Dearest Max by Barbara Miller

Posted by Mrs Giggles on February 27, 2000 in 1 Oogie, Book Reviews, Genre: Historical

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Dearest Max by Barbara Miller
Dearest Max by Barbara Miller

Sonnet, $6.50, ISBN 0-671-77452-2
Historical Romance, 2000

Welcome to the dysfunctional family show. That may as well be the title of this soap opera, populated with some of the most nasty relatives I’ve ever read in a book. The miserable, gloomy, harpy Aunt, the two debauched cousin brothers, the lying and deceitful (not to mention lachrymose) harlot of a cousin sister, and the bossy and spiteful aunt. Did I miss anyone out? Wouldn’t do to leave an empty seat on The Jerry Springer Show.

What’s a nasty family without a doormat, right? Meet our heroine, Veronica Strake, the nicest, meekest, most agreeable rug you can ever find in 1820 England. She is so nice that she caters to these dysfunctional people even as she seethes and suffers inside.

These people are all gathered to welcome home Max, Veronica’s favorite cousin (yes, kissing cousins in this story) and her one true love. Max has been banished after our predictably slutty cousin Marcia tried to compromise herself with him long ago (when having caught them in the act, while expressing shock, Veronica isn’t above telling me, the reader, that even at such a young age, Max has great hairy muscular legs – yummy). Now, Max is back to help Veronica handle the bankrupt estate her father left her. And oh, maybe make a few more babies to add to the already sad family. Greedy relatives cause problems, of course, and when one or two big misunderstandings find their way into this story, Dearest Max becomes really a chore on both the senses and the blood pressure.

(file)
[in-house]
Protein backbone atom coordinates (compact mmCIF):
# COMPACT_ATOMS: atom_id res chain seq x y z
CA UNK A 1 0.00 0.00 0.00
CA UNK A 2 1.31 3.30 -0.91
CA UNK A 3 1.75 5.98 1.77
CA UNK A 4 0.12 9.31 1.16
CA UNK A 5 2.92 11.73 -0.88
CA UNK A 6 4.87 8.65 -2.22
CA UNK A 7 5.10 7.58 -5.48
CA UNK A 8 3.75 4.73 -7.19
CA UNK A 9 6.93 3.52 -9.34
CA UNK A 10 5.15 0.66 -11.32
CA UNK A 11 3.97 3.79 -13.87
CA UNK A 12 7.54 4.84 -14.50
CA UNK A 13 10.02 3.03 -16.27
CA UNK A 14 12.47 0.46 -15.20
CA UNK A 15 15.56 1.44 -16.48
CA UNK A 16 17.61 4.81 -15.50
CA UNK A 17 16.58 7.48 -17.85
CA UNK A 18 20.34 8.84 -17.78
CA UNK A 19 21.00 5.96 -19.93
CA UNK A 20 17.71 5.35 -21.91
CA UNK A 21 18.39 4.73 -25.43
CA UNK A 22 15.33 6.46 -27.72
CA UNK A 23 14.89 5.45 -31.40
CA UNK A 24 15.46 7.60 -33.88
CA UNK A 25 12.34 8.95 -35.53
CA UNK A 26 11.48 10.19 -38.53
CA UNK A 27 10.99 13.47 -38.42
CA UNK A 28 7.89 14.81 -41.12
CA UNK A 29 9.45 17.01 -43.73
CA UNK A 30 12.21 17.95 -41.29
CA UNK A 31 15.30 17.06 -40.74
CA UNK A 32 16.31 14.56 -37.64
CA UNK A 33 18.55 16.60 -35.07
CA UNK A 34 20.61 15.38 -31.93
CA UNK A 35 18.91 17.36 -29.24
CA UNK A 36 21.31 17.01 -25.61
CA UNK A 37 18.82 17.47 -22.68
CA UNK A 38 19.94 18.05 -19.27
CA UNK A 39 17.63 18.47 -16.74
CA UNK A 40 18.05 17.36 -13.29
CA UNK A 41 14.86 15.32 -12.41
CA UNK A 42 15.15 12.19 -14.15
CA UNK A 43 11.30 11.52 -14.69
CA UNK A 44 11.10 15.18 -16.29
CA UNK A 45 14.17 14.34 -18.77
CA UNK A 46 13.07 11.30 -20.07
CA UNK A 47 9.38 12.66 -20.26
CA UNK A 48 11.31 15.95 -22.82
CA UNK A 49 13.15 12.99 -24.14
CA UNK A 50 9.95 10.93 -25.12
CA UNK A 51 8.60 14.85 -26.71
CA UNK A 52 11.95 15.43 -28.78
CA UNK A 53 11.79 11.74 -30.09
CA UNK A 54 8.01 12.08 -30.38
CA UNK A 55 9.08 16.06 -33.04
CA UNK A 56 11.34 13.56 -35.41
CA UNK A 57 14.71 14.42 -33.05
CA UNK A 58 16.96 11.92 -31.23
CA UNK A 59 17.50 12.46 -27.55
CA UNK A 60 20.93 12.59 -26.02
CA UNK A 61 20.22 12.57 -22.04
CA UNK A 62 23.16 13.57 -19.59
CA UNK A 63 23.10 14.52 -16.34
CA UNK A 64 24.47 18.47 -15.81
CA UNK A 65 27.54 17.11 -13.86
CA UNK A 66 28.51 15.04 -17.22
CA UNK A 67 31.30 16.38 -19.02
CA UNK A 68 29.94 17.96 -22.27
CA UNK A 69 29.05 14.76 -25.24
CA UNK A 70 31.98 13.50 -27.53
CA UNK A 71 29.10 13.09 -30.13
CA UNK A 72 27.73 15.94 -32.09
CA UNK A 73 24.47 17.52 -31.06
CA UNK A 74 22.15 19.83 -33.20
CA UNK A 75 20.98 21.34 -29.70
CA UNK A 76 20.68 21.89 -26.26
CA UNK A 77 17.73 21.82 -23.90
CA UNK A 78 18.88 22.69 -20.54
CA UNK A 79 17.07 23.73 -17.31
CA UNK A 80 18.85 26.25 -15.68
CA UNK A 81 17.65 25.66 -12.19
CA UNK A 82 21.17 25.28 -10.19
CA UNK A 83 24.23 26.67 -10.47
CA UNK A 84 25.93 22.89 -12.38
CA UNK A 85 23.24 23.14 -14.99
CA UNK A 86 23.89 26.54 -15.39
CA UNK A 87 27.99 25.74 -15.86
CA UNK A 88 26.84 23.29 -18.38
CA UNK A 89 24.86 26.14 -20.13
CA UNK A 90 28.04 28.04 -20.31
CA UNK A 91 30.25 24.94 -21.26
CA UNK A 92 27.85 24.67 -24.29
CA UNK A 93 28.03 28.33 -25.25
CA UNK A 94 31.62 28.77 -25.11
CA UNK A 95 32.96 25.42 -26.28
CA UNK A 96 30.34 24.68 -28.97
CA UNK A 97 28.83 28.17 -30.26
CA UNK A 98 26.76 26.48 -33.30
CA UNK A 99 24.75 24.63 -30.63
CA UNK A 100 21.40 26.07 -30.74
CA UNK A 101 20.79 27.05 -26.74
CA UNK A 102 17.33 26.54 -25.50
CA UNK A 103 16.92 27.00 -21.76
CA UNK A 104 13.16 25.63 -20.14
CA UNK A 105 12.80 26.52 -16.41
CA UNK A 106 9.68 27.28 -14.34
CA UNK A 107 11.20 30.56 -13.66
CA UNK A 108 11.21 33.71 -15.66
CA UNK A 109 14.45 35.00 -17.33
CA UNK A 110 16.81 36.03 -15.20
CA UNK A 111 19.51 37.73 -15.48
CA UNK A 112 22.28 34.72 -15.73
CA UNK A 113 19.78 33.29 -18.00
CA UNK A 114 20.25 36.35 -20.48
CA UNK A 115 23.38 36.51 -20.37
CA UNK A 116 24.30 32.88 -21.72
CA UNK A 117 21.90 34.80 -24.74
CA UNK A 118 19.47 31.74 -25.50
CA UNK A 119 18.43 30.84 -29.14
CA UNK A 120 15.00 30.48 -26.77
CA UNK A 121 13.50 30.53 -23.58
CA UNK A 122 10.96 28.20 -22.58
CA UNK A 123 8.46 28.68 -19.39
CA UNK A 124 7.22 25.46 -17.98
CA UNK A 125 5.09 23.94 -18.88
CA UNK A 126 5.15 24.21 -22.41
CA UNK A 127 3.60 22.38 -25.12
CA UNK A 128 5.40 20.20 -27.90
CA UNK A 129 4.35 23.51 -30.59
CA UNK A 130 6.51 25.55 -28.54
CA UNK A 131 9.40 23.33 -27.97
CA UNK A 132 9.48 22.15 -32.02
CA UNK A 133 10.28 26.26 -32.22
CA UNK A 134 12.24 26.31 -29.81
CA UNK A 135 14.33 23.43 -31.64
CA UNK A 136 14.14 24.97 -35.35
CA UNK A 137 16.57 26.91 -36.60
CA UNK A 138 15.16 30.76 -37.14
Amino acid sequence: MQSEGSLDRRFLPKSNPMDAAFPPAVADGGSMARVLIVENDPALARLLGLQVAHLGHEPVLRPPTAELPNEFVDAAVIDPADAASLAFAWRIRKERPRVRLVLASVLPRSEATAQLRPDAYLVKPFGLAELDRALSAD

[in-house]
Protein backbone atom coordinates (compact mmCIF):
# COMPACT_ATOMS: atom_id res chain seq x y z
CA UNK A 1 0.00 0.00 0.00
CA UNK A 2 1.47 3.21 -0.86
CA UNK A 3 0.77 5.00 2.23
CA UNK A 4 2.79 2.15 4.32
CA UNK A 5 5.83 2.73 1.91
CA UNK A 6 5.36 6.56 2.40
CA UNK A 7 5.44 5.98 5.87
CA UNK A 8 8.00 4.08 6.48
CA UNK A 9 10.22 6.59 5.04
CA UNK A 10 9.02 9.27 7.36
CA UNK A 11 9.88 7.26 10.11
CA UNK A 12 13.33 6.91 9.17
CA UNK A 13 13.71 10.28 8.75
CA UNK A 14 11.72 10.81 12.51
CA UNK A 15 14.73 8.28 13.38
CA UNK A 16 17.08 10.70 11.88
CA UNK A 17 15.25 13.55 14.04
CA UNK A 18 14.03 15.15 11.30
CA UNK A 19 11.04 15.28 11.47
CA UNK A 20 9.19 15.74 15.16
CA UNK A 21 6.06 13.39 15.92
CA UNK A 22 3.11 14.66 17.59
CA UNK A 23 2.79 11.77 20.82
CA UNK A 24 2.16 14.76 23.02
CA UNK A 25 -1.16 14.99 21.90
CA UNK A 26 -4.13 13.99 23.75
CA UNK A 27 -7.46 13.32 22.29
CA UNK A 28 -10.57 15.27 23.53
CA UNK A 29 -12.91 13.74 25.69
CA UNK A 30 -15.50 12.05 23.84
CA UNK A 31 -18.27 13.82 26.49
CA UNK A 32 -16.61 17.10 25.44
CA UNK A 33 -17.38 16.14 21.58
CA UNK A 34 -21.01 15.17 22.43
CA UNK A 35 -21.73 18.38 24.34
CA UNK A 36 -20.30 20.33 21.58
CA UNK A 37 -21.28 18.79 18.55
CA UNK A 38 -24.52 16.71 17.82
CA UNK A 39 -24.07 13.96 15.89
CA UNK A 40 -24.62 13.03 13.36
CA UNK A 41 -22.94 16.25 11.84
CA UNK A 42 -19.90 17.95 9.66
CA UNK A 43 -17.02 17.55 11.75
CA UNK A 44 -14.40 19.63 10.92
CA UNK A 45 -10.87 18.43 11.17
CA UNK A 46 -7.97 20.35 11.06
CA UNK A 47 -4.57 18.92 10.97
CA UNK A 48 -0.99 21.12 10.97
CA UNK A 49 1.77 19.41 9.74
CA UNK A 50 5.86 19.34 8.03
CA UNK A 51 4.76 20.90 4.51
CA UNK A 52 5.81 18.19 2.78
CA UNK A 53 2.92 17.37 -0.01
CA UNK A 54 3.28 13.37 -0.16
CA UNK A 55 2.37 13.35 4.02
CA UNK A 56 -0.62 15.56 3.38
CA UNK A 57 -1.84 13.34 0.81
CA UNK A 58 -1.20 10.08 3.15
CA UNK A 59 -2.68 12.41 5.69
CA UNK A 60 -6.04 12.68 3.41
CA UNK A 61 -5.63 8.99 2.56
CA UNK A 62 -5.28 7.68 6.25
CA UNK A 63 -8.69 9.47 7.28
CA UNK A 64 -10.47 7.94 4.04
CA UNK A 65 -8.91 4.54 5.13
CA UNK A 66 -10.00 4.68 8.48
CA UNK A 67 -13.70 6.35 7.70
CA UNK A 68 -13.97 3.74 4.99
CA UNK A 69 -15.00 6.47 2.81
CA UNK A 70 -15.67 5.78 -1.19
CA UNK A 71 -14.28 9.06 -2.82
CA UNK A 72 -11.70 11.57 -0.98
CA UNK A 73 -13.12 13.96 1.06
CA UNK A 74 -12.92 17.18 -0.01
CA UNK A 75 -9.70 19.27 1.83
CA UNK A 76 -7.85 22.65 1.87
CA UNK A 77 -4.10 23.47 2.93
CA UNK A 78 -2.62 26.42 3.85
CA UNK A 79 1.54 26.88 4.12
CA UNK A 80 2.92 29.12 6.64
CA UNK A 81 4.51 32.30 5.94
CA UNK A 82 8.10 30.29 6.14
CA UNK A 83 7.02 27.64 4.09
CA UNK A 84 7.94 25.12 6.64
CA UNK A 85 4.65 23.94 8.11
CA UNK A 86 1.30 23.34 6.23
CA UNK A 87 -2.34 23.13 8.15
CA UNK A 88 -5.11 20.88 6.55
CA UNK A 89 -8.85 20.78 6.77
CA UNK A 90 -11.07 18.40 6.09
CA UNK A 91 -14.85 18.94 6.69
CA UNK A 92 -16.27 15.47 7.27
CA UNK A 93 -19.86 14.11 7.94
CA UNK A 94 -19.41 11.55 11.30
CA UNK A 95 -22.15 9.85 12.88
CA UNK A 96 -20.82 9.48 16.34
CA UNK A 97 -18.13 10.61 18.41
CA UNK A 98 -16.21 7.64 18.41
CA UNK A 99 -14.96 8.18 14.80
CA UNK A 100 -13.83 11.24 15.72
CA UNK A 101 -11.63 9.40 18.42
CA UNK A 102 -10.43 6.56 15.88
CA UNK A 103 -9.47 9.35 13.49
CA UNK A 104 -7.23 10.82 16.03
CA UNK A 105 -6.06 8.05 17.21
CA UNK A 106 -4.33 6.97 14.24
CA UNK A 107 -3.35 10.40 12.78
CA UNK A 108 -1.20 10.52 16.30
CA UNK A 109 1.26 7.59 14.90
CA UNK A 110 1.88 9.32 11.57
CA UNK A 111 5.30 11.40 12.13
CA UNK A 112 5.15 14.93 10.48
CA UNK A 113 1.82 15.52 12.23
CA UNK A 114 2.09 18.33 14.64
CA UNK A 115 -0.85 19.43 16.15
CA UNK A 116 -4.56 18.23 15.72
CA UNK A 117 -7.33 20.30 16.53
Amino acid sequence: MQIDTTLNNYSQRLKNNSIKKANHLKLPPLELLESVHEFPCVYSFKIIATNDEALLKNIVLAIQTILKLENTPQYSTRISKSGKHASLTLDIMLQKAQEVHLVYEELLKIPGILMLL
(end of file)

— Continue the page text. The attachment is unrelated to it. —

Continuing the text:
Veronica is the most irritating rug I’ve ever read, and Max makes the perfect accessory. Two nice people tiptoeing around so as to not offend their Regency British sensibilities by being forthright and telling the sad whiny lot to get lost. It’s like watching someone beating his head against the wall again and again – irritating. Dear Vee may be admired by Max for her “spirit and courage”, but the woman can’t do a thing aside from being an overdressed Cinderella and sulking like the misguided martyr she is. And Max and Vee never hesitate to take these unpleasant relatives’ words to heart, even though they know their relatives are gutter material, because what’s a dysfunctional, incestous family story without as much big misunderstanding drama as possible?

Dearest Max should be called Dysfunctional Me instead, because that’s what it is: nasty people trampling on two people so proper they can’t pee-pee without going pardon me. Reading this one is an unpleasant experience, and I fear my blood pressure may never recover.

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